A makjang revenge drama on the surface, a commentary on social and moral decadence on a deeper level and a cinematic metaphor for Dante's Inferno at its core, 'The Penthouse: War In Life' is no ordinary K-Drama. As a matter of fact, even classifying it simply as a K-Drama (in the popular sense of the word, not the literal) seems to not do justice to its grandeur. Speaking of grandeur, debauchery, grandiose, hedonism, and vice seem to be the keywords in understanding this drama and that, is only the beginning.
'The Penthouse' is set in a 100-floor luxury apartment complex known as Hera Palace. Hera Palace, right off the bat, is a symbolic stand-in for the nine circles of Hell, as seen in Dante Alighieri's 'Inferno' - the first part of the epic 'Divine Comedy.' 'Divine Comedy' is written in 3 parts: 'Inferno,' 'Purgatorio' and 'Paradiso' just as 'The Penthouse' has been slated to have 3 seasons. 'Divine Comedy' charts the author, Dante, and his journey through the nine circles of Hell to Purgatory and eventually to Paradise. In the circles of Hell, each circle holds more and more grave sinners - the higher the level, the greater the sinner. At Hera Palace, hierarchy is key, and the Penthouse apartment holds the devil himself, Dan Tae (played by Um Ki Joon). The eponymous Hera of Hera Palace is the Greek Goddess of women, marriage, childbirth, and family. As such, it makes perfect sense to start off this brilliant series with a murder stemming from a perversion of those very values, especially because the innocent soul falls right into Hera's arms, tainting the sculpture with her blood.
Dante's 'Inferno' explores the origins of evil, the recognition and rejection of sin and the trilogy walks us through eventual divine justice meted out as punishment or reward accordingly. The main figures in the first season of 'The Penthouse' are those of Shim Su Ryeon (played masterfully by Lee Ji Ah), who is thrown into the harsh reality of her existence as she inadvertently witnesses the murder of her own child and Oh Yoon Hee (played by Eugene) as she quite literally sells her soul to the devil to protect her child. In their search for revenge, both women stray from what could be called the moral right, albeit in varying degrees, initiating their journey through hell.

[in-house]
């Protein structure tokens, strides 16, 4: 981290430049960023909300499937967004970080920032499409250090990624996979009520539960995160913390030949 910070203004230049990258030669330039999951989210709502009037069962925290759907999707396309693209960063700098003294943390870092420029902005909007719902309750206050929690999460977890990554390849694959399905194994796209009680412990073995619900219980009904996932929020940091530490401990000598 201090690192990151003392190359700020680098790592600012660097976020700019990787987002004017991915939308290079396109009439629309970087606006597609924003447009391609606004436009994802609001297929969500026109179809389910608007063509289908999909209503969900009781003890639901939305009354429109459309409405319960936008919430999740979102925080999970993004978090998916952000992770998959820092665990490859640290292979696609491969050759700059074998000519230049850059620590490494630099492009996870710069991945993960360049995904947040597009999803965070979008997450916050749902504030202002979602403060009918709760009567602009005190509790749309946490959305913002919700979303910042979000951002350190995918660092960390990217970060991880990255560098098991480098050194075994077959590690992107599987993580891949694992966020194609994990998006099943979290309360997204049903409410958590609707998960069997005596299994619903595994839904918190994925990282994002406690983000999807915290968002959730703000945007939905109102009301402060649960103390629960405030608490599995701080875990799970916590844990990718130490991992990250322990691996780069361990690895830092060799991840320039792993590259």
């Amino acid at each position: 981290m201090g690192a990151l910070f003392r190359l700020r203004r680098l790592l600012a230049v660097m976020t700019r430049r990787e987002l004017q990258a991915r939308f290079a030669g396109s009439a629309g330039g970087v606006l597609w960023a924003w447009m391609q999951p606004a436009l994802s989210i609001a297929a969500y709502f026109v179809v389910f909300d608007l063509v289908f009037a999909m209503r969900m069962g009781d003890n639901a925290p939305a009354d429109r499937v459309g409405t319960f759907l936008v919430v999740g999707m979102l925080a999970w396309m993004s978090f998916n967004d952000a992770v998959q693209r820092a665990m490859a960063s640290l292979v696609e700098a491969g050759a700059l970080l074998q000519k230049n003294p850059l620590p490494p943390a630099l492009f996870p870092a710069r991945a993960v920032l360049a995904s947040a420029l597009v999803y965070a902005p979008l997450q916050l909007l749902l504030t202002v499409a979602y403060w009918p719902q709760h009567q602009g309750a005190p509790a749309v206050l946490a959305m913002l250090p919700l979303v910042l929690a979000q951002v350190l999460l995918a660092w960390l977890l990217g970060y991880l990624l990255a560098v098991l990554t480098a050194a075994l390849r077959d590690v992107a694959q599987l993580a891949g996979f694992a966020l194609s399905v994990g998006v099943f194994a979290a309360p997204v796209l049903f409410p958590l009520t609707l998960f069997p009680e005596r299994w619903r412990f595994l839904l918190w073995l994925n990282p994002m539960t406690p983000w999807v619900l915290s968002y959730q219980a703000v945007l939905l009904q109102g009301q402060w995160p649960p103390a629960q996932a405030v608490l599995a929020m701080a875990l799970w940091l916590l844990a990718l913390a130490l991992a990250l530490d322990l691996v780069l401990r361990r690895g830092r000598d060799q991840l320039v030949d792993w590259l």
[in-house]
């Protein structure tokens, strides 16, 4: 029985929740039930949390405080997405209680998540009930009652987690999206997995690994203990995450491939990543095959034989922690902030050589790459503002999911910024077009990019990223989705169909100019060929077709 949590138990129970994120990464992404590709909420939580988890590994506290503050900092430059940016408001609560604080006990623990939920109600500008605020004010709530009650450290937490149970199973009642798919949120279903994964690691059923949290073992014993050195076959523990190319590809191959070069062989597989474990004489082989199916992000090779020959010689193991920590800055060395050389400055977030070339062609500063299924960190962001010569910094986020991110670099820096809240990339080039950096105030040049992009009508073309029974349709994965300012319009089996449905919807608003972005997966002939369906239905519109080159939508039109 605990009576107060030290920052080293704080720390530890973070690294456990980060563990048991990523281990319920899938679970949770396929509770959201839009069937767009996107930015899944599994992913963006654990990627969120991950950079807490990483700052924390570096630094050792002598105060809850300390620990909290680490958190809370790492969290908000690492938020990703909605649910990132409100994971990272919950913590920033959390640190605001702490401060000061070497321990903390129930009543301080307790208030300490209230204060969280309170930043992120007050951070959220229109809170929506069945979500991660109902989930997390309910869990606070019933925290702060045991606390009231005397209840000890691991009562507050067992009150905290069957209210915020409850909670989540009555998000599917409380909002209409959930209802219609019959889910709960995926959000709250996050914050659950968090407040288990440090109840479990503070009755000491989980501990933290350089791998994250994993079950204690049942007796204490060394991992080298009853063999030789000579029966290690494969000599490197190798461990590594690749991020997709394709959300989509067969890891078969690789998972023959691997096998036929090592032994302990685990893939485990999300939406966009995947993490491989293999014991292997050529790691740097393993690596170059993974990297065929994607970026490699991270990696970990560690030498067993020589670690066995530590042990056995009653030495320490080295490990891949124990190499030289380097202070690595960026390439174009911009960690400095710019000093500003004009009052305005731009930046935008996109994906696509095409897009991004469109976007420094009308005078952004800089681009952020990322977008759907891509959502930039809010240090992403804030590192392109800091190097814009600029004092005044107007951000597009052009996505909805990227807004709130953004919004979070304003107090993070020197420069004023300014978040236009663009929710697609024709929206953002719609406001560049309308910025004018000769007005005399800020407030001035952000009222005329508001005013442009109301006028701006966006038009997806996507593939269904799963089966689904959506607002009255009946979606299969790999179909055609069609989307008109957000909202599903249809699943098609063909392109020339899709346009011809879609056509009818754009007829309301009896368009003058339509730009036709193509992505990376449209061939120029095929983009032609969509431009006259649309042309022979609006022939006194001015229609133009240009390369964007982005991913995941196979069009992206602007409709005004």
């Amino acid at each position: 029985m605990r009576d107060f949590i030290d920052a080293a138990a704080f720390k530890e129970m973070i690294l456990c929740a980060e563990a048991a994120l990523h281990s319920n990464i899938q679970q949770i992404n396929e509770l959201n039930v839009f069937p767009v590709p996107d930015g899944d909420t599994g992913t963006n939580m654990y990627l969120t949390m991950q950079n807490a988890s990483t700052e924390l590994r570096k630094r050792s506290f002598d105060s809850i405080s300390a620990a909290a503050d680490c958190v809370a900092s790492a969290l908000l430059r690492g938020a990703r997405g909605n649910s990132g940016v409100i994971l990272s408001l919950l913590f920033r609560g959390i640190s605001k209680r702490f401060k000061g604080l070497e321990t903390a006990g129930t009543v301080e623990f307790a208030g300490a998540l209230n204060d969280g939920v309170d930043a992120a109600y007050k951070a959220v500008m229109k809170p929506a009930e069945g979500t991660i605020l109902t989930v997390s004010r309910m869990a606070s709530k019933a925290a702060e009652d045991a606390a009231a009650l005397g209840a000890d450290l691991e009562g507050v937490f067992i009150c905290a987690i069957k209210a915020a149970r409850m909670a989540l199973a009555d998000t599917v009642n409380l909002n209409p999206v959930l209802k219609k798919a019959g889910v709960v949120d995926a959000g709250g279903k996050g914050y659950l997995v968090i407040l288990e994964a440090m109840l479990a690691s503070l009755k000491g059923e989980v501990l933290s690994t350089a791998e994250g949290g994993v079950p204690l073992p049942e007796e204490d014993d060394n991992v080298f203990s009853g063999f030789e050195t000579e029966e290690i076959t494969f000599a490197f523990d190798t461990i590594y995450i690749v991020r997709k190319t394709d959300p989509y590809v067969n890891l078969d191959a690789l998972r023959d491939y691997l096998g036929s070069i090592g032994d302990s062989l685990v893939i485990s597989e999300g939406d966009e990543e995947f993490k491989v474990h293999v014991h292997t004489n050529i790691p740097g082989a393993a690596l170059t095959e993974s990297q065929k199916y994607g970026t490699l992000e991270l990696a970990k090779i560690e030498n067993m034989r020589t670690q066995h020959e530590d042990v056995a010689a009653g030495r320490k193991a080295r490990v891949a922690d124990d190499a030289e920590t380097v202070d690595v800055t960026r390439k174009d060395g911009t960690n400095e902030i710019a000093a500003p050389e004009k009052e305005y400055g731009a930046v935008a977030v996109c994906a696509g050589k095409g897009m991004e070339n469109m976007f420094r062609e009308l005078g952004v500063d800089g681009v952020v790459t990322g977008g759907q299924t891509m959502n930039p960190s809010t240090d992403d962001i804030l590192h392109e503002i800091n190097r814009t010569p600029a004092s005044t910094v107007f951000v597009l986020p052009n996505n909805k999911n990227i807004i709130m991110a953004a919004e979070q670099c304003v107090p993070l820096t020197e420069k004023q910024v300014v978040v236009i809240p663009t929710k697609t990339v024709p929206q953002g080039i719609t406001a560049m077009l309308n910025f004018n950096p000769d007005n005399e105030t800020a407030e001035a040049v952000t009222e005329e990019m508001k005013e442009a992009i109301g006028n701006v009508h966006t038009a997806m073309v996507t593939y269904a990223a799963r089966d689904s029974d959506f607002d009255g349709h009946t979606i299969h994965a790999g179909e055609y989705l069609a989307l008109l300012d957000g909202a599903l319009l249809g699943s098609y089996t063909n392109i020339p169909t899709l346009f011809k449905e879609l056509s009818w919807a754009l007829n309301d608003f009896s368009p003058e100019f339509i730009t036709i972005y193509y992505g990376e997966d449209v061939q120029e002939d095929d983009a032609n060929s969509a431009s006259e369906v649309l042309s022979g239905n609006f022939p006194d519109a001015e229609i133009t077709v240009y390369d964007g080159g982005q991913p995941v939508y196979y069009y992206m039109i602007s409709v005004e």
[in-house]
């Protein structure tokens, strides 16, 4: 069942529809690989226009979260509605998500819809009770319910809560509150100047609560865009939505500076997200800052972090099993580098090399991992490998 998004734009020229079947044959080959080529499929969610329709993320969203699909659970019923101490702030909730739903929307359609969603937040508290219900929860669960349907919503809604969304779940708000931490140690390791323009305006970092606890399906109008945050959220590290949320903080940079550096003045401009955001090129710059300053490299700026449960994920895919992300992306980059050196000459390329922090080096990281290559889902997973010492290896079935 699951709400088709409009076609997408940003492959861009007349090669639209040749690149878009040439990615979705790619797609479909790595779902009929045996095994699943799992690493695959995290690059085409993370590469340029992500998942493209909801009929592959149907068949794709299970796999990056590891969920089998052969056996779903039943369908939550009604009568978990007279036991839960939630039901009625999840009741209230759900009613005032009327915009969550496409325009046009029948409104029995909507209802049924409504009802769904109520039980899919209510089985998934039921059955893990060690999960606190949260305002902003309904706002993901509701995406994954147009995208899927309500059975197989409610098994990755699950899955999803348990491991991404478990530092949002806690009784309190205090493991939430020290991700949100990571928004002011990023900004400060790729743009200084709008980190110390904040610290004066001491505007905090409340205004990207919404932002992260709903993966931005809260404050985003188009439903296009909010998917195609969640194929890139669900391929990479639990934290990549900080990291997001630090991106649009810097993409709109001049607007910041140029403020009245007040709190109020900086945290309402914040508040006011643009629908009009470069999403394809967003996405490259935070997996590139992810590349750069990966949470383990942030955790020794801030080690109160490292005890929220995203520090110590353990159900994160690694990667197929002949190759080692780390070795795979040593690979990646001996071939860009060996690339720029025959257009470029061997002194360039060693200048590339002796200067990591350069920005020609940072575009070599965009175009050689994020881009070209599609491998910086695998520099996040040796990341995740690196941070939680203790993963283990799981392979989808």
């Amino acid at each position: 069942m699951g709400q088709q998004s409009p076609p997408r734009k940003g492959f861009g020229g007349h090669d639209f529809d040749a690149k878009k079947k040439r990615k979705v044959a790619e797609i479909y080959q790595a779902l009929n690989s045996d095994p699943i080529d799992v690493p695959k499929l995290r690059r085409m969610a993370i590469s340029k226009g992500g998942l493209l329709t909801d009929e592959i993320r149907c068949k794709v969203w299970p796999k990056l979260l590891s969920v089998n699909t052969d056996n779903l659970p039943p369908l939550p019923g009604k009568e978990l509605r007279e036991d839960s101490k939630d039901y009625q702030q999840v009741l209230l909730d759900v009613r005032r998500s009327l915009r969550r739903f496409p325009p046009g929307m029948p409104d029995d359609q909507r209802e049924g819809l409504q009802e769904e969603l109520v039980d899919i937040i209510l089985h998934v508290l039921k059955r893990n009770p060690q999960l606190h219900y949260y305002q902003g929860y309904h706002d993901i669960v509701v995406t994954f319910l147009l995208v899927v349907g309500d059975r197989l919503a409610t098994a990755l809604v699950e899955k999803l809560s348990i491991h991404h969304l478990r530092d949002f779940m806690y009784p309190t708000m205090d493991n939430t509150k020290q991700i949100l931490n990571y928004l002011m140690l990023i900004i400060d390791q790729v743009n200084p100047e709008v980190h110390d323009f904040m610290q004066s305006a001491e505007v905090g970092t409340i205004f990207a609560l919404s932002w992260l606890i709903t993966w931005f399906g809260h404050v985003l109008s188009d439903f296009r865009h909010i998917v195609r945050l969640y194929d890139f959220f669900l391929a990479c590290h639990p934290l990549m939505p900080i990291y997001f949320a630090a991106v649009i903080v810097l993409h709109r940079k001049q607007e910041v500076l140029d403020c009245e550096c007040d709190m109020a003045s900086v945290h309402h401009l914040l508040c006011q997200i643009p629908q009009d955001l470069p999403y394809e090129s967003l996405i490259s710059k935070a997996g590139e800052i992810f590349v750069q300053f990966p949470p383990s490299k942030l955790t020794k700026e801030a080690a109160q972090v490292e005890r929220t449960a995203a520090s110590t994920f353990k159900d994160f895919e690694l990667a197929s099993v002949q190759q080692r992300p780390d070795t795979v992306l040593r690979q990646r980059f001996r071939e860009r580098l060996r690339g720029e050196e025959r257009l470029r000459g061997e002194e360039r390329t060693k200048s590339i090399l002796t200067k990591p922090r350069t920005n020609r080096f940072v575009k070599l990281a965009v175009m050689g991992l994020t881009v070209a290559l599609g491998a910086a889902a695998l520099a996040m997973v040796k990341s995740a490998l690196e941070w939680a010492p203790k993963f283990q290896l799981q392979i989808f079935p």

Without any major spoilers, all that can be said about the ending is that it is nowhere close to the real ending of the narrative. Regardless of which characters return for the second season, one thing is for certain - divine justice will be meted out in full force and in all likelihood, it will be delivered through human hands. The manifestations of the seven deadly sins as represented in the residents of Hera Palace, along with the ultimate culmination of them all, will finally feel the wrath of retribution.
The children of Hera Palace, who suffer as and from collateral damage throughout the first season and are affected in unimaginable ways by their parents' sins, will partly either repeat their mistakes, getting stuck in a loop of history, or will come back stronger and more prepared to face the evil lurking behind luxury.
'The Penthouse' Season 1 exhibited a perfect balance between being a crime thriller and a makjang drama. While it does lack the humanity and grace of similar dramas like 'The World of the Married' and 'SKY Castle,' there is something addictive about the sheer caricatures of evil that the characters are portrayed as. It's almost like a car crash that you can't look away from. However, half the appeal of the first season lies in how it builds up the hope for revenge proper in the seasons to come.
The ending might have been disappointing to most but looking at it in a way which prefaces an even greater form of poetic justice makes it seem not so unlikely. A momentary triumph of evil over good only disillusions the former, setting them up for ultimate defeat. The characters are all tropes and hence, exaggerated and over the top in some respects, but that's what makes this drama so effective in the portrayal of its core message. 'The Penthouse' is in no way a laughable melodrama meant to be a decadent escape from real life. On the contrary, it is a perfect representation and critique of the same. On a superficial level, the thrilling sequence of plot twists and the hair-raising inhumanity of the crimes that frame this story indisputably make for an unforgettable binge.